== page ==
LOS ANGELES, CA - City Council Members were asked to vote today in support of the newly gutted racial profiling bill, but raised questions about the bill's efficacy and its lack of a data collection mandate. The Council referred the motion to committee.

"There's obviously been a lot of behind the scenes commotion to try to generate some last-minute support for this mistaken approach," said Ramona Ripston, Executive Director of the ACLU of Southern California, "but the City Council didn't bite. They saw that this new bill is a cynical ploy instead of substantive action. Business cards, diversity training, and current complaint lines are not in themselves enough'that's what the LAPD does now, and it hasn't worked. We need sound, statewide, standardized data so we can identify the worst problem spots and monitor them on an ongoing basis. That creates a regular system of accountability - these are the systems we so desperately need here in Los Angeles, and which Parks and his LAPD refuse to give us."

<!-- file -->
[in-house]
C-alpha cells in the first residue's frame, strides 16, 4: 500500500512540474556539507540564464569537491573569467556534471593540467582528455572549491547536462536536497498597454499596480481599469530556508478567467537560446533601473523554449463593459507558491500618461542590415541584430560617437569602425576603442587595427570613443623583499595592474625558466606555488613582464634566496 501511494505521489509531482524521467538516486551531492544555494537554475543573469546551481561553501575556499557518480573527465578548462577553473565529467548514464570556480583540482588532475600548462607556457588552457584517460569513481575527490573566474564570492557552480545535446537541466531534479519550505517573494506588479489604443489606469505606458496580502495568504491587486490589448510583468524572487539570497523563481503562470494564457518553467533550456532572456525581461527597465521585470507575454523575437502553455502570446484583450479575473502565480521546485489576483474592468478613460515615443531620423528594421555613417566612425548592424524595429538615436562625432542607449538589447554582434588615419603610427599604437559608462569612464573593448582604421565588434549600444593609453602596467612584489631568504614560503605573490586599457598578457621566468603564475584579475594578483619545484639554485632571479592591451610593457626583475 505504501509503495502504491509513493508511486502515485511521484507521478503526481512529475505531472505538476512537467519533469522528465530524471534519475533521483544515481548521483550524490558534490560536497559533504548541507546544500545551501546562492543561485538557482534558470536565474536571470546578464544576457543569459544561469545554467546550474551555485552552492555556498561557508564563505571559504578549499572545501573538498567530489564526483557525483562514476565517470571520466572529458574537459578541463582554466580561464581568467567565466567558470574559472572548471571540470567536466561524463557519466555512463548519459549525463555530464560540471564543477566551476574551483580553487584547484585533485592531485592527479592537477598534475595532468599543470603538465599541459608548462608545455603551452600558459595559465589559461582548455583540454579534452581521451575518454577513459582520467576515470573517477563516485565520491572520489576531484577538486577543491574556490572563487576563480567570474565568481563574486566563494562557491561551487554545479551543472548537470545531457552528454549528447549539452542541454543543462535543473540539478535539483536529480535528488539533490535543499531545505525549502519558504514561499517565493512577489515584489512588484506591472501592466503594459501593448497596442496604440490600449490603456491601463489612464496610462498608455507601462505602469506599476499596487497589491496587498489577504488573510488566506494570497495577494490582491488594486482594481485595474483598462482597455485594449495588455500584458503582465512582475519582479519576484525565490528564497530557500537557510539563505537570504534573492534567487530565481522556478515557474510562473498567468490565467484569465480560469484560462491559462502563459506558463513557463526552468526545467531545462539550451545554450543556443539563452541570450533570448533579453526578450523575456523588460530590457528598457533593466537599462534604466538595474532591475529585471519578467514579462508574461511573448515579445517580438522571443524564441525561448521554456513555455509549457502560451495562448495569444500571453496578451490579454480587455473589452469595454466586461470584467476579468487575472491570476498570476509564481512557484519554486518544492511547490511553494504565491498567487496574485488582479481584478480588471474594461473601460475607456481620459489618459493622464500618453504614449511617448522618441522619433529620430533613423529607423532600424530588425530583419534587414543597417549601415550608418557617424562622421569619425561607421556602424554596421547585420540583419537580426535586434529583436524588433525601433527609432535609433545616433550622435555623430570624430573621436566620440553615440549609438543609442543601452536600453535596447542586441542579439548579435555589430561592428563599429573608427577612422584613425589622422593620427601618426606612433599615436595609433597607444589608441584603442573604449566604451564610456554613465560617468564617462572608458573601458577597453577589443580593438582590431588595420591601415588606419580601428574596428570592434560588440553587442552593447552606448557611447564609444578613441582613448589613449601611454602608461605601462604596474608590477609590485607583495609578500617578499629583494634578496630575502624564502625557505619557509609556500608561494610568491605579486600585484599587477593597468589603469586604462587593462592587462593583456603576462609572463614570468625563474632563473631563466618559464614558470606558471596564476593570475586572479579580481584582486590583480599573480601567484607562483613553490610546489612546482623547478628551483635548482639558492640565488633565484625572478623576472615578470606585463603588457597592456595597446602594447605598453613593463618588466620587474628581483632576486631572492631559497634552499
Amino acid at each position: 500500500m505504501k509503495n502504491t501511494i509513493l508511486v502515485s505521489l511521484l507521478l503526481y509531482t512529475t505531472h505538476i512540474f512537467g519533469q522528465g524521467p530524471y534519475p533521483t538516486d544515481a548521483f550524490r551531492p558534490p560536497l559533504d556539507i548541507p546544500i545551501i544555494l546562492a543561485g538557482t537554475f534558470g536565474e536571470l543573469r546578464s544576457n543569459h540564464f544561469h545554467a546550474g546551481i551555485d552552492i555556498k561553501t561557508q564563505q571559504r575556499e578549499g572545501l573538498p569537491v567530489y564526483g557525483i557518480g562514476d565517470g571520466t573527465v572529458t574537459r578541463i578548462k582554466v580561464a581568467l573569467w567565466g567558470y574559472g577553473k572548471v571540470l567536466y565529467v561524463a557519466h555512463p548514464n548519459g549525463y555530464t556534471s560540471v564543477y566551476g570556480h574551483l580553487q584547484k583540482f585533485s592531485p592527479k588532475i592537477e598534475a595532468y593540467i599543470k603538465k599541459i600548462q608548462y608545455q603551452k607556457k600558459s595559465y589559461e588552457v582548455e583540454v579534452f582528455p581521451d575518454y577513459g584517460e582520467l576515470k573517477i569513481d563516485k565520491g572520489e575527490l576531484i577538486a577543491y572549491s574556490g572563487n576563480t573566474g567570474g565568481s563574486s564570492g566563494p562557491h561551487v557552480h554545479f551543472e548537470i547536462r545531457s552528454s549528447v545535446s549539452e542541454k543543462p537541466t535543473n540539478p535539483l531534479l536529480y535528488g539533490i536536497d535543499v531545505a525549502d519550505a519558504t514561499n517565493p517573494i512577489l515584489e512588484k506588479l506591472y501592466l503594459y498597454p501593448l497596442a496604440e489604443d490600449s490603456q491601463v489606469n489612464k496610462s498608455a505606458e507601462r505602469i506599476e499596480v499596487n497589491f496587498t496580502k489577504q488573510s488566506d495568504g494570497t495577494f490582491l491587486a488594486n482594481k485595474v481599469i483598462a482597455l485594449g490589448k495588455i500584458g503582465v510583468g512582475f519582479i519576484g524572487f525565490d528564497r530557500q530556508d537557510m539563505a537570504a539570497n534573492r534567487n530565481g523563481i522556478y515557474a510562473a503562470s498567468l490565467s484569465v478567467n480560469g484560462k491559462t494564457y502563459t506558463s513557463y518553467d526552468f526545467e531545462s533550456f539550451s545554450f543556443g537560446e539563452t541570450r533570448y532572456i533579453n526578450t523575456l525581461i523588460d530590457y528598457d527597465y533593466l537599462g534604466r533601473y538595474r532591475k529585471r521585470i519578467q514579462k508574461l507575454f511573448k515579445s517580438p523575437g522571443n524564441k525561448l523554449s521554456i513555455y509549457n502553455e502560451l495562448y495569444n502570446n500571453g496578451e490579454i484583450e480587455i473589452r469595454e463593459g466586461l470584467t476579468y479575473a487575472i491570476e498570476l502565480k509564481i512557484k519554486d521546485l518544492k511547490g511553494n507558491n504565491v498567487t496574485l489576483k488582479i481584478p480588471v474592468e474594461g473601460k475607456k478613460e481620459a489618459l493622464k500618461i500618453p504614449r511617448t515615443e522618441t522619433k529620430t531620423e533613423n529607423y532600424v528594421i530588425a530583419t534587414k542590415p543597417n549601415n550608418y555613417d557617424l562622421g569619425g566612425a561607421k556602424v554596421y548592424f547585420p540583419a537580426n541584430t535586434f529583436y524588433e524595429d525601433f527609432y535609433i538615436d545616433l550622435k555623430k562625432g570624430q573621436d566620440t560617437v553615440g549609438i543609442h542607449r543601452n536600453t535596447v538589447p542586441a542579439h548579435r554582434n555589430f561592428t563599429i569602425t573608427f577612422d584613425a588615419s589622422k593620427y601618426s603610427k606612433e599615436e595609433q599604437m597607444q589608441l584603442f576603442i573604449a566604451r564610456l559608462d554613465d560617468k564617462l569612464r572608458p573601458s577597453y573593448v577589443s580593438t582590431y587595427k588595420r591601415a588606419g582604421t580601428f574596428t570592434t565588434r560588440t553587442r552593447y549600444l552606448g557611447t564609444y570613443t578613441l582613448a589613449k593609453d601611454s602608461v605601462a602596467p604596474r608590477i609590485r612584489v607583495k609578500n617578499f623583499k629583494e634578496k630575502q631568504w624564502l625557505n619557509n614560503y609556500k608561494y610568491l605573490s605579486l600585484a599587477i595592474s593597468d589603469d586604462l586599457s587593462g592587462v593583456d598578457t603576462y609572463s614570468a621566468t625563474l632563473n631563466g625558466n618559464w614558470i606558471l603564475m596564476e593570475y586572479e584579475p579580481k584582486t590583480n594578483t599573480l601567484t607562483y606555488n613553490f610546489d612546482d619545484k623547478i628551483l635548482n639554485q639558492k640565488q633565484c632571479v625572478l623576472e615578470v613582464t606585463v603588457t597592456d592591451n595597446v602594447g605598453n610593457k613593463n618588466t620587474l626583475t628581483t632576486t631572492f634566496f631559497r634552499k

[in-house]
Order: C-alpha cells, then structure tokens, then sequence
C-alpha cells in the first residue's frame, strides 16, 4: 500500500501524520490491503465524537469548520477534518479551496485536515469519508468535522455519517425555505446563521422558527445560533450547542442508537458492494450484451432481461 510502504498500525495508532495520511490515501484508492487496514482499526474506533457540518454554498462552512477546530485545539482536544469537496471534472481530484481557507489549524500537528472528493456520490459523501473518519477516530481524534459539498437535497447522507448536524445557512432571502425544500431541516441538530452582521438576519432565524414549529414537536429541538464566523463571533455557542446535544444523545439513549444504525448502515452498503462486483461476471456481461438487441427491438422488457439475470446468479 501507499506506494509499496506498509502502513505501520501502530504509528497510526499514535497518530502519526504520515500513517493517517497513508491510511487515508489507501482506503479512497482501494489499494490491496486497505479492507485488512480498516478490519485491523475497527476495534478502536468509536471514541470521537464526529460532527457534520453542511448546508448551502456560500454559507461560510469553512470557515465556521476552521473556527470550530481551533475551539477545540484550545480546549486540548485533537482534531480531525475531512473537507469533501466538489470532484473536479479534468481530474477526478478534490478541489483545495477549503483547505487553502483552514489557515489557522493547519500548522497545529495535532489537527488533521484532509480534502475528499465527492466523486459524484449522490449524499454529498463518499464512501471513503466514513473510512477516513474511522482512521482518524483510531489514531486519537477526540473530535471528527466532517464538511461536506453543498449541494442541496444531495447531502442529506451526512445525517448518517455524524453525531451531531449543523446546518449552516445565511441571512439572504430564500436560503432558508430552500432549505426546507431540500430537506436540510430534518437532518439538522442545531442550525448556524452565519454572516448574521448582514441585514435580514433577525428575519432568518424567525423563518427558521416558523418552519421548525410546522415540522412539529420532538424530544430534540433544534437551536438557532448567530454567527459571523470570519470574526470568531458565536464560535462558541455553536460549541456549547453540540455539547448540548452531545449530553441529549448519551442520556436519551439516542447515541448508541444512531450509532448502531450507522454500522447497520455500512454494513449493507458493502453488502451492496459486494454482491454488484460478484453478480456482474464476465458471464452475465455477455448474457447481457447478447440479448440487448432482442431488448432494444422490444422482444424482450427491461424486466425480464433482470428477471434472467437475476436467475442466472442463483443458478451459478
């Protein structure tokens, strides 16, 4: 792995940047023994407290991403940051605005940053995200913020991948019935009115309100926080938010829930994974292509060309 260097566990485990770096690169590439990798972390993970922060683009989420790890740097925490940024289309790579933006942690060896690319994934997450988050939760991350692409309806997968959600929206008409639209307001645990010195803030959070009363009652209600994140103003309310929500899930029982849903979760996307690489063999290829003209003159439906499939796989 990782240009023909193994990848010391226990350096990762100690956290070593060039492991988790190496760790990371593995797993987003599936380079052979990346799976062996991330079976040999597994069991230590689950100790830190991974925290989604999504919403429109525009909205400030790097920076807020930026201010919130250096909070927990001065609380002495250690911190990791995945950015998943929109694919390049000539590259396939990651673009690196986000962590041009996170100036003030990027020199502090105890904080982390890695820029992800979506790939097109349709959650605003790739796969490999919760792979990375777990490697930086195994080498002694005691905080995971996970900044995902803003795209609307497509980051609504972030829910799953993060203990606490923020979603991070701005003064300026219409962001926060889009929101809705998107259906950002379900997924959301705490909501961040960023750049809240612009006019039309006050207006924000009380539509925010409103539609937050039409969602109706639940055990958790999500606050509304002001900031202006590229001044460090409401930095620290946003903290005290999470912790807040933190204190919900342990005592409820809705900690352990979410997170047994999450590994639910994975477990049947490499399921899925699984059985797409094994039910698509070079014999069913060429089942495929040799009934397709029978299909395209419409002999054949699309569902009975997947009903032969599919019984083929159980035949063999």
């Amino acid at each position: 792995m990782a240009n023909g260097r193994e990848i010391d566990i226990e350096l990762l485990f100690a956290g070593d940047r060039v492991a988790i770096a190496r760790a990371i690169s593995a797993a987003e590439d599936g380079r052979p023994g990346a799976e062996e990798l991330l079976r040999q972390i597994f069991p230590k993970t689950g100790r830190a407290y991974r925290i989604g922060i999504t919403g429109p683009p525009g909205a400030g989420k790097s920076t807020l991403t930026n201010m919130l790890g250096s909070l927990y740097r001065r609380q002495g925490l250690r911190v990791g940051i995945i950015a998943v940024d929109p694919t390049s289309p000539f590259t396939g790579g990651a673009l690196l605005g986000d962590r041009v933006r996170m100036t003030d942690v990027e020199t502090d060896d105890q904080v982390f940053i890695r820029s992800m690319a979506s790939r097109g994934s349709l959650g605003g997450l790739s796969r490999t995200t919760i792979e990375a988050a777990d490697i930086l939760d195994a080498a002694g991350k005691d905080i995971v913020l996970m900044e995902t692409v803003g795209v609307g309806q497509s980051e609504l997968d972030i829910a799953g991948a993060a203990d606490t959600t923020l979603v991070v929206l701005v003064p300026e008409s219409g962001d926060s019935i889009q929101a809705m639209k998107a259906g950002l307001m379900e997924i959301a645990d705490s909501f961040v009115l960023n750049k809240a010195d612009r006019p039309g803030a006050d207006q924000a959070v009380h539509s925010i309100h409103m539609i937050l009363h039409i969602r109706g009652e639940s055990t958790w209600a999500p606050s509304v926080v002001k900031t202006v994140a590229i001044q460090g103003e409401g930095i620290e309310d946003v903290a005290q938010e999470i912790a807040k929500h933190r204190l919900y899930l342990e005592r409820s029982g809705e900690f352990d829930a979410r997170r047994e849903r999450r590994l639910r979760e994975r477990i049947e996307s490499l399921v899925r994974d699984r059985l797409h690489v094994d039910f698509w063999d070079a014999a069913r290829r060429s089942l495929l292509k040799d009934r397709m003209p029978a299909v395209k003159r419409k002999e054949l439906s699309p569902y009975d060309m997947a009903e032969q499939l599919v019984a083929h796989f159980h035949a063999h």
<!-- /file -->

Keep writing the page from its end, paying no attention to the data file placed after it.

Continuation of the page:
The Bill, SB 1389, formerly contained a data collection mandate. The current version simply restates an established fact of law - that racial profiling is illegal, and requires law enforcement agencies to institute a system similar to the one put in place by the LAPD.

"Why is the most corrupt and out-of-control police department in the state calling the plays on one of the most pressing civil rights and police practices issues of our day?" asked Ripston. "The LAPD should be held up as a model of how not to institute meaningful civilian complaint procedures - not as the blueprint for our entire state."

Four of the five largest law enforcement agencies in the state have agreed to collect data, leaving LAPD out of step with its counterparts.

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